I. verb (stung; stinging) Etymology: Middle English, from Old English stingan; akin to Old Norse stinga to sting and probably to Greek stachys spike of grain, stochos target, aim Date: before 12th century transitive verb 1. to prick painfully: as a. to pierce or wound with a poisonous or irritating process b. to affect with sharp quick pain or smart <
hail stung their faces
2. to cause to suffer acutely <
stung with remorse
3. overcharge, cheat intransitive verb 1. to wound one with or as if with a sting 2. to feel a keen burning pain or smart; also to cause such pain • stingingly adverb II. noun Date: before 12th century 1. a. the act of stinging; specifically the thrust of a stinger into the flesh b. a wound or pain caused by or as if by stinging 2. stinger 2 3. a sharp or stinging element, force, or quality 4. an elaborate confidence game; specifically such a game worked by undercover police in order to trap criminals

New Collegiate Dictionary. 2001.


Look at other dictionaries:

  • Sting — Sting, CBE (* 2. Oktober 1951 in Wallsend, Newcastle upon Tyne, England, als Gordon Matthew Thomas Sumner) ist ein britischer Rock Musiker, Sänger, Bassist sowie Schauspieler. Sting bei der Premiere des Science Fict …   Deutsch Wikipedia

  • STING — (Sequence To and withIN Graphics) is a free Web based suite of programs for a comprehensive analysis of the relationship between protein sequence, structure, function, and stability. STING is freely accessible at EMBRAPA Information Technology… …   Wikipedia

  • Sting — Sting, n. [AS. sting a sting. See {Sting}, v. t.] 1. (Zo[ o]l.) Any sharp organ of offense and defense, especially when connected with a poison gland, and adapted to inflict a wound by piercing; as the caudal sting of a scorpion. The sting of a… …   The Collaborative International Dictionary of English

  • sting — [stiŋ] vt. stung, stinging [ME stingen < OE stingan, akin to ON stinga < IE base * stegh , to pierce, sharp > STAG] 1. to prick or wound with a sting: said of plants and insects 2. to cause sharp, sudden, smarting pain to, by or as by… …   English World dictionary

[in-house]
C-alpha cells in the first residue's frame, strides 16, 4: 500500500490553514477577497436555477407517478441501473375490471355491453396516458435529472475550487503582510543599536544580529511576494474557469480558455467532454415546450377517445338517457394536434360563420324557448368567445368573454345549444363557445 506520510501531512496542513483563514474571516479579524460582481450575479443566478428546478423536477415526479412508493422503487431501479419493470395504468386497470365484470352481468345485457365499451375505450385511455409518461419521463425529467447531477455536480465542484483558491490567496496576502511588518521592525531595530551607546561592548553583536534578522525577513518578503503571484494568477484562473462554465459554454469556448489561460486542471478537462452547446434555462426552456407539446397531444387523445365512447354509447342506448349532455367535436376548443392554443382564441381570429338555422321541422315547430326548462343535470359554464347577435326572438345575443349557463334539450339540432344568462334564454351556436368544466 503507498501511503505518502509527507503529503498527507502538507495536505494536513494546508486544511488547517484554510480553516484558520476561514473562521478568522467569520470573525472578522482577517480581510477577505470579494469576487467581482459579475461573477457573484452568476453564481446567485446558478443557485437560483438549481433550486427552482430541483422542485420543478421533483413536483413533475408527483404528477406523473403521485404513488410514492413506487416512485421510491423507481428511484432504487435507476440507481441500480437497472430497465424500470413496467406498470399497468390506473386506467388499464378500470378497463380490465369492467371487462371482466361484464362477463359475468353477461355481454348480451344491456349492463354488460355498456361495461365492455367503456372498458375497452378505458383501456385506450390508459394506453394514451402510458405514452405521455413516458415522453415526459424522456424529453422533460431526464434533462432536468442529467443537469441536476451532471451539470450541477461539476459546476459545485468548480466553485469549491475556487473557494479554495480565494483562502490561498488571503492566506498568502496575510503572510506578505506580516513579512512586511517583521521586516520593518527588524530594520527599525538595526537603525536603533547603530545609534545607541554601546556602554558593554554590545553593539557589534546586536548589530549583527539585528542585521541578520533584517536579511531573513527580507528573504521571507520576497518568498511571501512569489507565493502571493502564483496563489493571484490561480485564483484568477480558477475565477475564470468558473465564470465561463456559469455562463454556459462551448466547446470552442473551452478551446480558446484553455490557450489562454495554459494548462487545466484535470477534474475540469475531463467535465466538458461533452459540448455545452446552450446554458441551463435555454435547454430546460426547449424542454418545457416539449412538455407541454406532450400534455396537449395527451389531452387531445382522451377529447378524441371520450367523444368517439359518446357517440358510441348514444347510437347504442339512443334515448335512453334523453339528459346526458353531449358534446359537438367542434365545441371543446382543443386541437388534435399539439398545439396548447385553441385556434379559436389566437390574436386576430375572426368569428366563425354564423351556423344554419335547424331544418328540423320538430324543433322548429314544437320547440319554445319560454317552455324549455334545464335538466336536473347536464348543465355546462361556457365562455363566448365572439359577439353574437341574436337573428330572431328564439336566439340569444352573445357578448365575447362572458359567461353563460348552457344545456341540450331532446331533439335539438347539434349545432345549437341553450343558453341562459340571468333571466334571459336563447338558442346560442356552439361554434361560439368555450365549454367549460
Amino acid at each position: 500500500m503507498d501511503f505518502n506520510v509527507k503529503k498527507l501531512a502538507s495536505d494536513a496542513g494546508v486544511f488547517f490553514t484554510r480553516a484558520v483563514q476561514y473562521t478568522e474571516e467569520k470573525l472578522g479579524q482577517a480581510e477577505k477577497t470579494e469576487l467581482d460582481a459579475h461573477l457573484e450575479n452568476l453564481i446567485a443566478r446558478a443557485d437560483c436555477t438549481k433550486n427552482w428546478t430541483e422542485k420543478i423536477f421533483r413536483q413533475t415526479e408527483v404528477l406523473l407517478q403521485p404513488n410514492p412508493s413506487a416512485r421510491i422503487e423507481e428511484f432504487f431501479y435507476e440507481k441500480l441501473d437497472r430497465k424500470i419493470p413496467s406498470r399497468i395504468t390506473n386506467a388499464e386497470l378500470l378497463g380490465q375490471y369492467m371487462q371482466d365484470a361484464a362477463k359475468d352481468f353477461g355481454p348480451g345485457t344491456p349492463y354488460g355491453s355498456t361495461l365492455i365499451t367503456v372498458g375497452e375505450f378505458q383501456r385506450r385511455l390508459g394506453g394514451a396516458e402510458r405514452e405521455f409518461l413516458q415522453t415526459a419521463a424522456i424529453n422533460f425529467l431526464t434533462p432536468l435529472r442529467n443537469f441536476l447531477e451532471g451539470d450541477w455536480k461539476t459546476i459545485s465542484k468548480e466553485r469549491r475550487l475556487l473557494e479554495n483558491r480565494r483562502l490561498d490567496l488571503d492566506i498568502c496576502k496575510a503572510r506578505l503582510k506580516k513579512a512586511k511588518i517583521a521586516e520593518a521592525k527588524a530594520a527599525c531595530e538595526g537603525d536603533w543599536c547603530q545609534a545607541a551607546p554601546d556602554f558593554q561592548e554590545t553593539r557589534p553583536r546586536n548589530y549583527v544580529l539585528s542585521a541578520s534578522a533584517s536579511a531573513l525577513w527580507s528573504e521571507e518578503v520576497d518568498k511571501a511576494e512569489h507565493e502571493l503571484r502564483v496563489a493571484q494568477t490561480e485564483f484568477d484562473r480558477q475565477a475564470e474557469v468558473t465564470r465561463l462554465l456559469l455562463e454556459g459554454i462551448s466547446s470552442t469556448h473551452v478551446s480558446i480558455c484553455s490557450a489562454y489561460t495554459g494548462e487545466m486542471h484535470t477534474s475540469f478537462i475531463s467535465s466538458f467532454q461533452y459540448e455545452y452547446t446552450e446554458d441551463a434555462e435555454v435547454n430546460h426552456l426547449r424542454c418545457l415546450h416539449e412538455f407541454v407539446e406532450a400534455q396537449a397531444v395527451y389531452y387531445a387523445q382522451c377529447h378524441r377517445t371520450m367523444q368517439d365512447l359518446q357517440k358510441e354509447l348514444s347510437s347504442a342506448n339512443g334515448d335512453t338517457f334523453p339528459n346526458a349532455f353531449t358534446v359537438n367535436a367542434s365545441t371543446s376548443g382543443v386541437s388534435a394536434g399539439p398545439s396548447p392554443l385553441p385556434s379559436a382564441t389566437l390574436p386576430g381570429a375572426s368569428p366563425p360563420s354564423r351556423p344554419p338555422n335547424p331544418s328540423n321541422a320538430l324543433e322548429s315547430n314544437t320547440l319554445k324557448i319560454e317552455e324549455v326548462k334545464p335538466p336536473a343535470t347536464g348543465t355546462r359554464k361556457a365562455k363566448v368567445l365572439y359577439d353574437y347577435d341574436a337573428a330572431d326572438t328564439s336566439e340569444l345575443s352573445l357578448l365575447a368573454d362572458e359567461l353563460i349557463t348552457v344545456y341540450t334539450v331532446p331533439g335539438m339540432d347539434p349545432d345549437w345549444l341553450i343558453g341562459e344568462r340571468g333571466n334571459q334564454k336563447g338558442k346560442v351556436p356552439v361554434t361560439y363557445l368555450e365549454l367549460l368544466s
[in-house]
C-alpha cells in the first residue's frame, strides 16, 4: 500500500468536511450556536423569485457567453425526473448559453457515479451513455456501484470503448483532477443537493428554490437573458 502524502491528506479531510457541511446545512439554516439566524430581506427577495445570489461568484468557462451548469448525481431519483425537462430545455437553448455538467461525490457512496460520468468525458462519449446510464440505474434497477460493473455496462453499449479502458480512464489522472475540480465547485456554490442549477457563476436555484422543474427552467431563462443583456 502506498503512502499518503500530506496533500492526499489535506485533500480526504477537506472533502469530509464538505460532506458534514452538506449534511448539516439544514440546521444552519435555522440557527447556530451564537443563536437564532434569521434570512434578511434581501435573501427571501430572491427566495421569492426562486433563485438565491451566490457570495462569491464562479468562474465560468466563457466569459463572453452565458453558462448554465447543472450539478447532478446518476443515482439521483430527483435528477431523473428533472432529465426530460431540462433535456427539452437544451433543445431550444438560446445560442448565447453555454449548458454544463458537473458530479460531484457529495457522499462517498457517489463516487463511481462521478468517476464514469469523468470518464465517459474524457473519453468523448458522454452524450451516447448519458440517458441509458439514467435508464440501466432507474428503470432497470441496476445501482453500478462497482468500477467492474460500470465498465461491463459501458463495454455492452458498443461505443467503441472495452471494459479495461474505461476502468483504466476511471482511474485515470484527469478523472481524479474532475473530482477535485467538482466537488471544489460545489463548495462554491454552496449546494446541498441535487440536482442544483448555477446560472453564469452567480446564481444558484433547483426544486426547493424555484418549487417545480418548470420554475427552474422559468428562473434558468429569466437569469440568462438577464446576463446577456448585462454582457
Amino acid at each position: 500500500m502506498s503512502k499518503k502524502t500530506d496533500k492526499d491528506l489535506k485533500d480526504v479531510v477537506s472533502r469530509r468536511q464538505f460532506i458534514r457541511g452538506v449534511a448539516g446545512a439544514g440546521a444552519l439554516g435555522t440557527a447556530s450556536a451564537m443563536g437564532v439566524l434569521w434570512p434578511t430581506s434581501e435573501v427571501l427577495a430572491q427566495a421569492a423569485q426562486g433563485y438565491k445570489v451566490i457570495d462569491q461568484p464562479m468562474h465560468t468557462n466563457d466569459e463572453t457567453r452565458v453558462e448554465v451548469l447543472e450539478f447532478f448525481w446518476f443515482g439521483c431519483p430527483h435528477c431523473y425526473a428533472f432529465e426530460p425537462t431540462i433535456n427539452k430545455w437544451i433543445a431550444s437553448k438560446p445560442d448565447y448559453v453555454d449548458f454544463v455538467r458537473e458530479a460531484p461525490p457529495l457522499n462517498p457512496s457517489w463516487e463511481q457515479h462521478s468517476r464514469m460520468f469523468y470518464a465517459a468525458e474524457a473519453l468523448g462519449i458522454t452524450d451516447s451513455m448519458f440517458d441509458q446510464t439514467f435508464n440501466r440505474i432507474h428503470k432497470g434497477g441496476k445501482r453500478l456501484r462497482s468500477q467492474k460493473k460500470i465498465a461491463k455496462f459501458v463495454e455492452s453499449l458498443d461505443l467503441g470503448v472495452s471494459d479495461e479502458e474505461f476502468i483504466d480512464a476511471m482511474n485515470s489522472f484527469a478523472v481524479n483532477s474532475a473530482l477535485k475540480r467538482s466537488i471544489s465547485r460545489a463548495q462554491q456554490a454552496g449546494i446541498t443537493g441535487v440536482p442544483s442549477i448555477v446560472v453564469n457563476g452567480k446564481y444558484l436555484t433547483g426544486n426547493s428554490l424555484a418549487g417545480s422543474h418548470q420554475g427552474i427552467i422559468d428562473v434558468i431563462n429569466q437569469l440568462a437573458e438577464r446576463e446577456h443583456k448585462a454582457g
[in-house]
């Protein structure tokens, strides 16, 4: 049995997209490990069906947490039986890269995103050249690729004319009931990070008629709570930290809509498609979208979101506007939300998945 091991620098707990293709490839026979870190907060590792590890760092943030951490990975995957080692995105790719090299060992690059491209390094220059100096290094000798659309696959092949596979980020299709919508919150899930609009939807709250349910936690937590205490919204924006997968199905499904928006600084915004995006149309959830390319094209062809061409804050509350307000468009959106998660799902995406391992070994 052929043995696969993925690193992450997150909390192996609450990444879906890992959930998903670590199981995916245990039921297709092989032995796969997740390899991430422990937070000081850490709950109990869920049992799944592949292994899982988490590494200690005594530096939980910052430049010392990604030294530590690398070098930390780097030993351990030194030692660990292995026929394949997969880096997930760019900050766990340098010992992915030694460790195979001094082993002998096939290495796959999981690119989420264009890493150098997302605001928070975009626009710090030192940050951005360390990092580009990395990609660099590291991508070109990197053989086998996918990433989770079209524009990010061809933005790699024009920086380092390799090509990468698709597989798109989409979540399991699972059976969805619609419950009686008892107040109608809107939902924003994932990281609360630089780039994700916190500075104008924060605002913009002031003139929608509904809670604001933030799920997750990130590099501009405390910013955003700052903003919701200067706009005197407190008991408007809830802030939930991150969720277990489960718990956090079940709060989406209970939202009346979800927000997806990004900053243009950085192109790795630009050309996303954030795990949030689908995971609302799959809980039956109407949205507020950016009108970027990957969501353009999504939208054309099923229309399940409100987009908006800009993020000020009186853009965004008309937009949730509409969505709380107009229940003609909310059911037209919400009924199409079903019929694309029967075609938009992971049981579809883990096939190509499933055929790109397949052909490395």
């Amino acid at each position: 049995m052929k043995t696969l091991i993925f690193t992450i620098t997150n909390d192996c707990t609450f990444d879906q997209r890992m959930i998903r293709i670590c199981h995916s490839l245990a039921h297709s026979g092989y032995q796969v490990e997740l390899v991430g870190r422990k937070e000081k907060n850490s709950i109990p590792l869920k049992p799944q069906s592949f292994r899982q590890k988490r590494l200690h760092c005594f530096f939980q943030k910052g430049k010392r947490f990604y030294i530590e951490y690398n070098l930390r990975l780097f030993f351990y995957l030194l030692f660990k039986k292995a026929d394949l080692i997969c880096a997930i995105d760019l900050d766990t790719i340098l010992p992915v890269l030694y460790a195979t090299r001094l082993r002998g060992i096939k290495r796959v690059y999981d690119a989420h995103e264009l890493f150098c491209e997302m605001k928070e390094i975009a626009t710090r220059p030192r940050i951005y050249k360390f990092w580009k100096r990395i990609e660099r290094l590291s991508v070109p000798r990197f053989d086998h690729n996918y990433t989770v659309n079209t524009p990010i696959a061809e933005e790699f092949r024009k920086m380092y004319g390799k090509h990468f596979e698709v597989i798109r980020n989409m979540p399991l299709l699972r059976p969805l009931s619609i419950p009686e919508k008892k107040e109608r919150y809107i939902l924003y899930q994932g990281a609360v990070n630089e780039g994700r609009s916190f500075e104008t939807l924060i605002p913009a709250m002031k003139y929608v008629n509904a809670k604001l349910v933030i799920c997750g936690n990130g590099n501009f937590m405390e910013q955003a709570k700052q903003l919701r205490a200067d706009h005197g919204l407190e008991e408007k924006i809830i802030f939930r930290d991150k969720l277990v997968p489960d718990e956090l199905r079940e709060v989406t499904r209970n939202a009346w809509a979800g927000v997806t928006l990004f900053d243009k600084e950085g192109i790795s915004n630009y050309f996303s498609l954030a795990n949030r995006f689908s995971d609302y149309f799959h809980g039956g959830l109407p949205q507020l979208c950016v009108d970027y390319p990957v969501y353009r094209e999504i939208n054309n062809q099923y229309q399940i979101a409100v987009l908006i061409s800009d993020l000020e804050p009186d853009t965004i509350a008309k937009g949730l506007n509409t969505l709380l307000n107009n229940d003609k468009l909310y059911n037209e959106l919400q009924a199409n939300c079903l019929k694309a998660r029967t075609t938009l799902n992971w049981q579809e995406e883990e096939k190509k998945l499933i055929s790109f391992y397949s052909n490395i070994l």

• sting — ► NOUN 1) a small sharp pointed organ of an insect, capable of inflicting a painful wound by injecting poison. 2) any of a number of minute hairs on certain plants, causing inflammation if touched. 3) a wound from a sting. 4) a sharp tingling… …   English terms dictionary

  • sting — [stɪŋ] verb stung PTandPP [stʌŋ] sting somebody for something phrasal verb [transitive] informal to charge someone too much for something: • The garage stung him for £300. * * * sting UK US …   Financial and business terms

  • Sting — Sting, v. t. [imp. & p. p. {Stung}(Archaic {Stang}); p. pr. & vb. n. {Stinging}.] [AS. stingan; akin to Icel. & Sw. stinga, Dan. stinge, and probably to E. stick, v.t.; cf. Goth. usstiggan to put out, pluck out. Cf. {Stick}, v. t.] 1. To pierce… …   The Collaborative International Dictionary of English

  • sting — sb., et, sting, ene; sy med små, fine sting; sting i siden …   Dansk ordbog

  • sting — n: an elaborate confidence game; specif: such a game worked by undercover police in order to catch criminals Merriam Webster’s Dictionary of Law. Merriam Webster. 1996. sting …   Law dictionary

  • sting — (v.) O.E. stingan to prick with a small point (of weapons, insects, plants, etc.), from P.Gmc. *stenganan (Cf. O.N. stinga, O.H.G. stungen to prick, Goth. us stagg to prick out, O.H.G. stanga, Ger. stange pole, perch, Ger. stengel stalk, stem ),… …   Etymology dictionary

  • Sting — (1951 ) a British songwriter, singer, and actor who sang with the group The Policeuntil they separated, and has worked successfully on his own since then. He is also well known for his work to protect the environment …   Dictionary of contemporary English

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